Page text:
According to a study published by the Czech Republic’s Supreme Audit Office (NKÚ) on Monday, more than a third of the trains currently in the service of Czech Railways (ČD) have been in use for over 30 years, making them unsuitable to the needs and expectations of customers. The state’s main public transport provider has defended itself by saying that it has only had a chance to start updating its equipment since 2008. However, the NKÚ believes that modernisation is going at too slow a pace.
A new “employee” of Prague’s Václav Havel Airport called Pepper is now roaming Terminal 2 and offering both directions and entertainment. He is the result of the airport’s ongoing adoption of new technologies through its PRGAirportLab initiative and can be seen as offering a taster of what is yet to come.
The state-owned Czech Railways transported 133.7 million passengers in the first three quarters of 2018, which is 2.8 million more than in the same period last year, the Czech News Agency reported on Thursday. In September, Czech Railways transported over 15.5 million people, a two percent increase on the previous year.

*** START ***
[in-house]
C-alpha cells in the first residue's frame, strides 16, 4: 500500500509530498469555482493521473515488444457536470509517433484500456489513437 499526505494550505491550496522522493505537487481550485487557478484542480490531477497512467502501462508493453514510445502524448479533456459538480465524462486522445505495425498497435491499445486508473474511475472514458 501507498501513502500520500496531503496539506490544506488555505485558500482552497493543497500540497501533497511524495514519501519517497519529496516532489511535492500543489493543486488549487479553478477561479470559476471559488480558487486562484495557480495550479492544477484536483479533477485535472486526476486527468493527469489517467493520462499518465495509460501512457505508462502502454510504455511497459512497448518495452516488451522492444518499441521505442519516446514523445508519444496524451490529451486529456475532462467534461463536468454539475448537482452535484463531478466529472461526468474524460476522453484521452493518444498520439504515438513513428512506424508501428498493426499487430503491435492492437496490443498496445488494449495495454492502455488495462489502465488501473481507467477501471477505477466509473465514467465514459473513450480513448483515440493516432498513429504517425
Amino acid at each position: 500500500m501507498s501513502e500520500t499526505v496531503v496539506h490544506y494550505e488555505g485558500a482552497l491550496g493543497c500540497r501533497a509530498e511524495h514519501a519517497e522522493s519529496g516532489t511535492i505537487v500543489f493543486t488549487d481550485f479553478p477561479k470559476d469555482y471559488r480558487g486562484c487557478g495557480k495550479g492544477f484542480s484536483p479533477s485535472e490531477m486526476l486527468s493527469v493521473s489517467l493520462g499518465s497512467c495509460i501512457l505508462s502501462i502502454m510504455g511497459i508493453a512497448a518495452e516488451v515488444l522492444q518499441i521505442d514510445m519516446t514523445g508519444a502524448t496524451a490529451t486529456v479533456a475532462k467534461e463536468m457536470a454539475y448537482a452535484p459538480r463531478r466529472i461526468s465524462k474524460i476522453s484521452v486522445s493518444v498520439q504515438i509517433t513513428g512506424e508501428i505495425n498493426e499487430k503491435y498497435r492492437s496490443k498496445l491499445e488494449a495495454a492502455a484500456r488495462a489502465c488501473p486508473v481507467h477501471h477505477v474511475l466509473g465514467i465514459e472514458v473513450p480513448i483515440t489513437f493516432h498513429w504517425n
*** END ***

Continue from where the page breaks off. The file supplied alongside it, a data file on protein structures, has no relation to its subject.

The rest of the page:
The lower house of Parliament on Wednesday approved the 2019 draft budget in its first reading. The basic parameters of the budget, such as the deficit goal, are thus definitively set with only minor shifts in funds possible. Government spending next year should prioritize the social sphere, investments, an increase in public sector salaries and pensions.
One of the worst droughts in recent Czech history is still tormenting farmers, with rainfalls in October measured at just a fifth of the monthly average. The total cost of damages to Czech agriculture and forestry has been estimated to lie at around CZK 24 billion so far and some farmers say the government is not doing enough about it.